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NEWS: Are your Pa55word5 good enough? Part 1


Many of us now have to deal with passwords for a large number of different systems be it work systems, email, CRM, Banking, eBay, Paypal etc.  Isn’t modern technology great?   In part two of this article we’ll cover better ways of dealing with the number of passwords.  In the interim, let’s look at some best practices for improving the passwords we are currently using.

Here’s a list of the most common passwords.  Hopefully you don’t have any of these?

Most common passwords

123456 123456789 qwerty
12345678 111111 1234567890
1234567 password 123123
987654321 qwertyuiop mynoob
123321 666666 18atcskd2w
7777777 1q2w3e4r 654321
555555 3rjs1la7qe google
1q2w3e4r5t 123qwe zxcvbnm


Use different passwords

The worst thing you can do, aside from telling other people your password, is to use just one password for everything.  If you or one of your sites are compromised, then you may have just lost control of your life!

BTW. It amazes me that some sites and services still store passwords in a format allowing support staff to read them back to you!  Imagine if you also used that as your banking password!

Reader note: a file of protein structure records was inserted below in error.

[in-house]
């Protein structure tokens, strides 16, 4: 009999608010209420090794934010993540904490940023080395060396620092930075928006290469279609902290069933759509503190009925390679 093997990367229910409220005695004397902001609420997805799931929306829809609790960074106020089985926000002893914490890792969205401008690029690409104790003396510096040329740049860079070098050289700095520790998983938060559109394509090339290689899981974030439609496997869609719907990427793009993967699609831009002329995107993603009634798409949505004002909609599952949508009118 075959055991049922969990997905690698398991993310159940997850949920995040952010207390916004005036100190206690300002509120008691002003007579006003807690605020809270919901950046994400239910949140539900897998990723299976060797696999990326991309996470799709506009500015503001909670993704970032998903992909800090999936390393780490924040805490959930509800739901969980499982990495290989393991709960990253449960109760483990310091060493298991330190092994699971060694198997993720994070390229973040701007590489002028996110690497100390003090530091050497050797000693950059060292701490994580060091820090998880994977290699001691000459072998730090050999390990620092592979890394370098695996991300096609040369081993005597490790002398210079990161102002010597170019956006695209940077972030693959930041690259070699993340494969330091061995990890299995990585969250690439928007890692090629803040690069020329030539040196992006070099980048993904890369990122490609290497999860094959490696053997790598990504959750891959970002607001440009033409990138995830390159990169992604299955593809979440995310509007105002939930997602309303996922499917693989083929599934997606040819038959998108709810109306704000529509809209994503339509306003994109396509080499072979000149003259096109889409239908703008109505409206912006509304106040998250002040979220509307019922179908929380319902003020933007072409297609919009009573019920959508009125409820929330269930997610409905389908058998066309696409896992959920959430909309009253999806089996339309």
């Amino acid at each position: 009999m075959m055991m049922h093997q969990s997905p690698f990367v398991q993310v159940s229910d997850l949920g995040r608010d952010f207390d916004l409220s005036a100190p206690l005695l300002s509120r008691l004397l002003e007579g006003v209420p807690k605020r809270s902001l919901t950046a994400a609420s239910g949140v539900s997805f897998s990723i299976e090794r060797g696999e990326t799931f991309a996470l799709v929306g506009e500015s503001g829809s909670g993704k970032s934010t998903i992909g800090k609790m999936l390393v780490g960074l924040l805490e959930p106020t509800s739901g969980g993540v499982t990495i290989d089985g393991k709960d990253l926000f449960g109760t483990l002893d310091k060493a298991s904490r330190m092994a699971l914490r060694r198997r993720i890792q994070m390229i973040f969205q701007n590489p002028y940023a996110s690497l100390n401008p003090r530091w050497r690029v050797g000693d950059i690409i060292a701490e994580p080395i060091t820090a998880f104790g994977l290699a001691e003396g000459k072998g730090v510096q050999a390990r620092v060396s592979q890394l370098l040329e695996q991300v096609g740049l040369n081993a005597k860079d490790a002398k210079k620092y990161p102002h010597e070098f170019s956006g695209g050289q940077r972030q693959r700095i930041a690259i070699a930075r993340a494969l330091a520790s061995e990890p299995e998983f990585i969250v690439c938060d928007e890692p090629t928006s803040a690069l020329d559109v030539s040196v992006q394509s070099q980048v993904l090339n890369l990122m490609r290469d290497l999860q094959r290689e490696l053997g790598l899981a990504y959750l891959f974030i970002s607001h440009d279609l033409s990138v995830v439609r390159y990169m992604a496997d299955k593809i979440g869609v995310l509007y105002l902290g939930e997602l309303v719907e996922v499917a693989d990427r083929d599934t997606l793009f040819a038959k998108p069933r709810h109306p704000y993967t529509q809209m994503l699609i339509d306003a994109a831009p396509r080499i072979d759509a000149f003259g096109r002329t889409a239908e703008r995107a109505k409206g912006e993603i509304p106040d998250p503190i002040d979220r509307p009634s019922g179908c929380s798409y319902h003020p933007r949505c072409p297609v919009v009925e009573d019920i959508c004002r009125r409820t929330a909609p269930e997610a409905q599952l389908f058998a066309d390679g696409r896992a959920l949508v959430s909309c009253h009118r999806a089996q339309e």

Use Strong passwords

  • Be creative.  Make them easy for you to remember but hard to guess.
  • Many systems require 8 characters but use as many as you can handle
  • Include Upper and lower case, numbers and symbols.  The easiest method is to substitute numbers and symbols for letters such as $ for S and @ for A
  • Use phrases or sentences such as:   SuperE@syEm@ilP@ssw0rd2Remember
  • Misspelled words make strong passwords
  • Try Phonetic structures where you sound out the password “in your head”:  CRE8BtrPwrd4Email

What to avoid

Avoid using Names, Places and dictionaries.

If your password uses personal information, much of this is available on Social Media.  Worse still, some systems require you to answer questions in case you forget your password.  This question will tell the hacker what information to go look for online.

Related tips:

  • Use two factor authentication (2 step verification) for important systems.  This usually requires a username, password and a code sent to your mobile phone.
  • Emails asking you to re-enter your password are most likely a Phishing scam.  Avoid clicking on links in emails.
  • Password or finger print protect phones and tablets because most apps will let anyone who finds or steals them straight into your data.
  • Log off devices once you’re finished